HDR Efex Pro 2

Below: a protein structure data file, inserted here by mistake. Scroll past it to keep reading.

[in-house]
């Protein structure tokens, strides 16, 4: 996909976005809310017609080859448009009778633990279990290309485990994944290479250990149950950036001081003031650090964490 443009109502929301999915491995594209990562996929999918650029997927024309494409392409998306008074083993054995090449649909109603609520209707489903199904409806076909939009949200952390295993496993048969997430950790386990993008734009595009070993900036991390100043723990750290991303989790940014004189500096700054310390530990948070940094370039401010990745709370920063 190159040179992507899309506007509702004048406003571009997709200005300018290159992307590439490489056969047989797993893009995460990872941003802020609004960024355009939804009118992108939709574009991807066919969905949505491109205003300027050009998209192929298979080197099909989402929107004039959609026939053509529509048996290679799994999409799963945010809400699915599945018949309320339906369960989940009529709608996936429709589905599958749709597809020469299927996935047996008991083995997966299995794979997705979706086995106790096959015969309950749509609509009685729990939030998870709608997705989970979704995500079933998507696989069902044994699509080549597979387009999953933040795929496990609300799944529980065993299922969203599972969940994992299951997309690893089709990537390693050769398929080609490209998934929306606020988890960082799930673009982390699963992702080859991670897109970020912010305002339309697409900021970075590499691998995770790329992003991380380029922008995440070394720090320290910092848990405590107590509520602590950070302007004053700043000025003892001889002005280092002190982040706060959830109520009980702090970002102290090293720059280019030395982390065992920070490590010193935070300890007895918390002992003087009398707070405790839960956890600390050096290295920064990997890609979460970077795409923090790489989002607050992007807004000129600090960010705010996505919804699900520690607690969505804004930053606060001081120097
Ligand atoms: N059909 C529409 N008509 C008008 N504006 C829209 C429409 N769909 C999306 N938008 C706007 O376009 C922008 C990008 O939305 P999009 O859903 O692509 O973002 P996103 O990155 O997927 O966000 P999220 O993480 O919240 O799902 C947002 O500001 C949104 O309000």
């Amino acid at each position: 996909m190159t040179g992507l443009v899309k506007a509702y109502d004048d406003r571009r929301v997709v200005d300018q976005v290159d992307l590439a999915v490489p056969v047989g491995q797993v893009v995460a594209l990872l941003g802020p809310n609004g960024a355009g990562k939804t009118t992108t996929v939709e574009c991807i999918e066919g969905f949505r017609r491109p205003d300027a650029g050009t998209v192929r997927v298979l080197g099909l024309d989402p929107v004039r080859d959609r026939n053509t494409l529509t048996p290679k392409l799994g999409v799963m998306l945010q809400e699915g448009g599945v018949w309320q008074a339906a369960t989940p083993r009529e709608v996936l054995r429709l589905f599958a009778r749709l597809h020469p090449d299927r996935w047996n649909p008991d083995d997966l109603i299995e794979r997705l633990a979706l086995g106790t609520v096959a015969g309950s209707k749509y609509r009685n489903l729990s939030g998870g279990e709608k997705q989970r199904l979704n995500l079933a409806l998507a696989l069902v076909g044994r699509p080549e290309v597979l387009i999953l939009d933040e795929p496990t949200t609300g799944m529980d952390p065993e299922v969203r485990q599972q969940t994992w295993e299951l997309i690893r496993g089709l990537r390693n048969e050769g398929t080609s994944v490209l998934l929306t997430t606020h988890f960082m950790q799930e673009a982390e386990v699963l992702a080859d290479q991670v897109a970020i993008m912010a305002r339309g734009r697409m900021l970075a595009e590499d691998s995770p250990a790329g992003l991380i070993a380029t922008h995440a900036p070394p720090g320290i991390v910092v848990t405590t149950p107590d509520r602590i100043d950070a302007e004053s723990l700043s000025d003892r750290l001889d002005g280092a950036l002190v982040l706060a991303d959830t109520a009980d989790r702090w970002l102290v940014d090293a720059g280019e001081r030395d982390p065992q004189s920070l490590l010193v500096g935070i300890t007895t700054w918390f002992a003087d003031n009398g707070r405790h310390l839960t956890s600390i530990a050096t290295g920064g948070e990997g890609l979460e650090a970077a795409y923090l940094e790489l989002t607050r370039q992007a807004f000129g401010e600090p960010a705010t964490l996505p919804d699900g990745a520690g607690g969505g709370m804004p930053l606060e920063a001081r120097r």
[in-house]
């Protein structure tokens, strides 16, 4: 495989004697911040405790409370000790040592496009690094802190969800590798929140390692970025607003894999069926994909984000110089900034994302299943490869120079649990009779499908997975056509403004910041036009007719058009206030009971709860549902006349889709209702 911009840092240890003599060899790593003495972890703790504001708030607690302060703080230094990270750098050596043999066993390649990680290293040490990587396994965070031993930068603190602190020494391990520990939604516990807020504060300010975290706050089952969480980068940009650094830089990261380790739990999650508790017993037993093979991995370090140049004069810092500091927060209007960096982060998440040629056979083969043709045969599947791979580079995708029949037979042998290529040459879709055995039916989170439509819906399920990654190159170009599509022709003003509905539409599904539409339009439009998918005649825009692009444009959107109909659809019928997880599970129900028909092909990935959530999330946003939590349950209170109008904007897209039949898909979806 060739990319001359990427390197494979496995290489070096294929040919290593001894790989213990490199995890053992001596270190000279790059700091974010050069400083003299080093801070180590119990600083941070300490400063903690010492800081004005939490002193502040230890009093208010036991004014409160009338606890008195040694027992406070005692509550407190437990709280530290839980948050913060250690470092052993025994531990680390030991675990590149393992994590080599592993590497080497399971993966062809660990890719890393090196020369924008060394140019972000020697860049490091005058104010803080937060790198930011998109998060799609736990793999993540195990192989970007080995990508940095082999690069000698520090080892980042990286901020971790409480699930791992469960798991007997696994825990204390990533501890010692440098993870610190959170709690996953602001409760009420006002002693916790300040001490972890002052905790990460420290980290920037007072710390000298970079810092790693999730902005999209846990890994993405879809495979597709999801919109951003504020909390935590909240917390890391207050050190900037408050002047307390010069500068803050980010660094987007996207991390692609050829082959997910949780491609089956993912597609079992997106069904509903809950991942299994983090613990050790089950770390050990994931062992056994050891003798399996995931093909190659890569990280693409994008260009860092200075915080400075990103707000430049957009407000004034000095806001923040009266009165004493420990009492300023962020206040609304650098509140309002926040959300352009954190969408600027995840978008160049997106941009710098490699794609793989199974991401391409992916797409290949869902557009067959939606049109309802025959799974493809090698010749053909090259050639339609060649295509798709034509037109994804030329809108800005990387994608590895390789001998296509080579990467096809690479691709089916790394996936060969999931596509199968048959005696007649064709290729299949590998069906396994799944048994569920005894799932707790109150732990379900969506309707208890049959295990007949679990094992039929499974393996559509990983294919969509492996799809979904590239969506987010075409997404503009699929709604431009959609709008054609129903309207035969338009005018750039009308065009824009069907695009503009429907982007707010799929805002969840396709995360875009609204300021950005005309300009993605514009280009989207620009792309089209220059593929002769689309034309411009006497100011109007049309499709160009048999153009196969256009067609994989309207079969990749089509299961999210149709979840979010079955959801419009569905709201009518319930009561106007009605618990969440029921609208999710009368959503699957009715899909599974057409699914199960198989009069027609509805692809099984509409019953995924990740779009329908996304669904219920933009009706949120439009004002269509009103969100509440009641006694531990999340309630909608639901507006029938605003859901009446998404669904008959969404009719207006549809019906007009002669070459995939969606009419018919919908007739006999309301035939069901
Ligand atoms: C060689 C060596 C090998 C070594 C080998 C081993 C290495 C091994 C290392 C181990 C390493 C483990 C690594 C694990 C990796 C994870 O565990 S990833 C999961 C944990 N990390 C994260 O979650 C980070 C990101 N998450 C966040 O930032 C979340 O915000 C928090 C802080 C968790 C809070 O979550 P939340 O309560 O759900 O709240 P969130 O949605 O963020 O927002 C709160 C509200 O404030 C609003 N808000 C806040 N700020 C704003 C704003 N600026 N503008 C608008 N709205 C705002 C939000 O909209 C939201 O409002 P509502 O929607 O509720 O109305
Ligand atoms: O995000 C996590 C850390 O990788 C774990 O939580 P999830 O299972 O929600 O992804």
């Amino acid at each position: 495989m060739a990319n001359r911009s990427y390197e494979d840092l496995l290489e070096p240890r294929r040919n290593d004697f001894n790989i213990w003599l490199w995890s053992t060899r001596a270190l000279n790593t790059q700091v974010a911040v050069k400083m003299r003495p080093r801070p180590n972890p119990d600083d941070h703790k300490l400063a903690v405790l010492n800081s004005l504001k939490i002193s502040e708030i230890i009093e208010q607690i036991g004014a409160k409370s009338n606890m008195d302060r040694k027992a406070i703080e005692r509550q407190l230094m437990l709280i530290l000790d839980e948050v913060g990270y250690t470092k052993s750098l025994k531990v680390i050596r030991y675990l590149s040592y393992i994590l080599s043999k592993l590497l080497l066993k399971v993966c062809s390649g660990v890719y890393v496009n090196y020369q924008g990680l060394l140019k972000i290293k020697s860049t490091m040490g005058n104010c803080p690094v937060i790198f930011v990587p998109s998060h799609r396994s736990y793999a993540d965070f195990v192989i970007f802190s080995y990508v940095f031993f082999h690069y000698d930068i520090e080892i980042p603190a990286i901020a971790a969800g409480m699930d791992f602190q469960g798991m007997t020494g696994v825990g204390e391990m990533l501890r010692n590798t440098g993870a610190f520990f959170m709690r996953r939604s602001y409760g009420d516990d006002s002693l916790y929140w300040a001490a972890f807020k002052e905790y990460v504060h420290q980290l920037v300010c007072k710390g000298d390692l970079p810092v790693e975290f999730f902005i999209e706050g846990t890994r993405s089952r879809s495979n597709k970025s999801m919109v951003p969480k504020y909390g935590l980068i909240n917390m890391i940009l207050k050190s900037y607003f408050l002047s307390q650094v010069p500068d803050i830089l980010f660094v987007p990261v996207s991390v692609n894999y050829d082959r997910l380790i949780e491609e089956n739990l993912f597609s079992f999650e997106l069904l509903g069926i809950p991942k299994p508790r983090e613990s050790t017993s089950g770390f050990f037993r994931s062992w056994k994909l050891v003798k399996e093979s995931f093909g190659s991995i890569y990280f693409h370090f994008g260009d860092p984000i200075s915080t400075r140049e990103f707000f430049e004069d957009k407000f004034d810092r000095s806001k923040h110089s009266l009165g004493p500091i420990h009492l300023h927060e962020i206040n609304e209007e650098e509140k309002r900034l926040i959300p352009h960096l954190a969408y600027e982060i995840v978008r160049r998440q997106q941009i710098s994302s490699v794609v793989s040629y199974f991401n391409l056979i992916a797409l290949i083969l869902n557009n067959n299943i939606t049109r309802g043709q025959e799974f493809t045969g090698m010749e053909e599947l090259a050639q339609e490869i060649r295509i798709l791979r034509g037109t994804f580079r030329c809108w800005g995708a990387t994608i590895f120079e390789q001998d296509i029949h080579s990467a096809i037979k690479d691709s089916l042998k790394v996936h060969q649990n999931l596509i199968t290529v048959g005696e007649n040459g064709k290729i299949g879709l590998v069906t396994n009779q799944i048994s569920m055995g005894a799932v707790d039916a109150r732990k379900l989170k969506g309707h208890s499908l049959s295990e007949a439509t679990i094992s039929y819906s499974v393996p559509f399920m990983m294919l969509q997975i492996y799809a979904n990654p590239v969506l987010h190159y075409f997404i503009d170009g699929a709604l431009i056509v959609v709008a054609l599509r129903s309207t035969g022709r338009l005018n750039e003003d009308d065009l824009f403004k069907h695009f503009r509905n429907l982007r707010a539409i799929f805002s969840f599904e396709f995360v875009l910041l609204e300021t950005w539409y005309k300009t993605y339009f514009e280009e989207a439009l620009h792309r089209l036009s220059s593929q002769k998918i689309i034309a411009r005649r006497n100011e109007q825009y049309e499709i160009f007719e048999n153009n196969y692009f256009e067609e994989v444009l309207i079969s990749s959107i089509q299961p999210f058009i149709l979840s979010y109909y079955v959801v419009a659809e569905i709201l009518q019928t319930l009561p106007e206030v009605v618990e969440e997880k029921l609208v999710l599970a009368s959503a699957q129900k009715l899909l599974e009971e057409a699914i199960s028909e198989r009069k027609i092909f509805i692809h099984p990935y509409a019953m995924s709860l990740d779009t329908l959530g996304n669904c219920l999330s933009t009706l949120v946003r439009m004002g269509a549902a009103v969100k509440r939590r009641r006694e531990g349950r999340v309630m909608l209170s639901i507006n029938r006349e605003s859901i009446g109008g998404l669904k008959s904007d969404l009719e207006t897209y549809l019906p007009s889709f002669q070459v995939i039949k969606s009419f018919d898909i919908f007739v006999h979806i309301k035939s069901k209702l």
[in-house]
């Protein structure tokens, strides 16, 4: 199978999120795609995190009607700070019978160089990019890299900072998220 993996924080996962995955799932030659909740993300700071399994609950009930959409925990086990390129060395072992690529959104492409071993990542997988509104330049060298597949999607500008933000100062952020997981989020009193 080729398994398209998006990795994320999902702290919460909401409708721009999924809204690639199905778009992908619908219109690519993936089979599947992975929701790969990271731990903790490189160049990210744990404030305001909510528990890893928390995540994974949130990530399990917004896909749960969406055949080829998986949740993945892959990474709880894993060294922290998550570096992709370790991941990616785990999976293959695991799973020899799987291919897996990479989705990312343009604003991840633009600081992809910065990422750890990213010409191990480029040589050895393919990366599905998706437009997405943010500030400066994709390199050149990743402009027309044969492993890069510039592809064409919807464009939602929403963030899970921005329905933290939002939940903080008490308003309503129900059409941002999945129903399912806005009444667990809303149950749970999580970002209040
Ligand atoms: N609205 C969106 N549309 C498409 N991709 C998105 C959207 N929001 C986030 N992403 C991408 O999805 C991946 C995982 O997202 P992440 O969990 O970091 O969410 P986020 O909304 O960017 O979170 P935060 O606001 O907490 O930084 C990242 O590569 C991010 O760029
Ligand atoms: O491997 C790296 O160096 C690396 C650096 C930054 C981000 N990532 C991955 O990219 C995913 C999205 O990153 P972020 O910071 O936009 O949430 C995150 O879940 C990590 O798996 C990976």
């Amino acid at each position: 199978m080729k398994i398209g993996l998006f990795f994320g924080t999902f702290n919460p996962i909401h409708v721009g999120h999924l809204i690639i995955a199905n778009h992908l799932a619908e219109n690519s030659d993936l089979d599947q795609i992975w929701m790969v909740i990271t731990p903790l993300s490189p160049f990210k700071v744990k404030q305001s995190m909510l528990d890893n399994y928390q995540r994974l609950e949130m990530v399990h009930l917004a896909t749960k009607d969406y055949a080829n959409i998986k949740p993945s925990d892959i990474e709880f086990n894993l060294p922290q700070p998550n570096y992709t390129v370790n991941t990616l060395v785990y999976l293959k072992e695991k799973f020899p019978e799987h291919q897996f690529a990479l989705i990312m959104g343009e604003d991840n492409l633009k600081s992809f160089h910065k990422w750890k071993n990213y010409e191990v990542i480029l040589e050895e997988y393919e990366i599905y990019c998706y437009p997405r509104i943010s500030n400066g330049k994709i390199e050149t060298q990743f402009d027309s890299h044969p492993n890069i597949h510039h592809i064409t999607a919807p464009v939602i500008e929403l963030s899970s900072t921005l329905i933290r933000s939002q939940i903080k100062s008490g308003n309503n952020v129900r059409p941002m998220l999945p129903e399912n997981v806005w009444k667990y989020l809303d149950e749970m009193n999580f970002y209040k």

The image was first opened in Lightroom where it was brightened up just a bit. Then in Photoshop, the background was duplicated, converted to a Smart Object (right click on layer and select Convert to Smart Object), and HDR Efex Pro2 was opened from the Filters menu. Note: you do not have to be shooting HDR photos to use this plug-in – it works fine with just one image. (For info on how to use if shooting with more than one image, see my How To use Google (Nik) HDR Efex Pro 2 Blog.) This is another one of those huge plug-ins with lots of sliders and presets to play around with on your images so the Smart Object allows you to go back and adjust it if it look wrong (double click on the thumbnail in the Layer Panel). In this case the Outdoor 2 preset was applied. One of the best things in this plug-in is the Levels & Curves section where besides RGB and the individual channels, there is a the Luminosity Curve that can be adjusted – this was done for this image. The curve was pulled downward to get a nice overall effect. Then the Tonality section Structure slider was set to 31% and the Color Temperature was set to -20% and Saturation 19%. That was all that was done to this preset.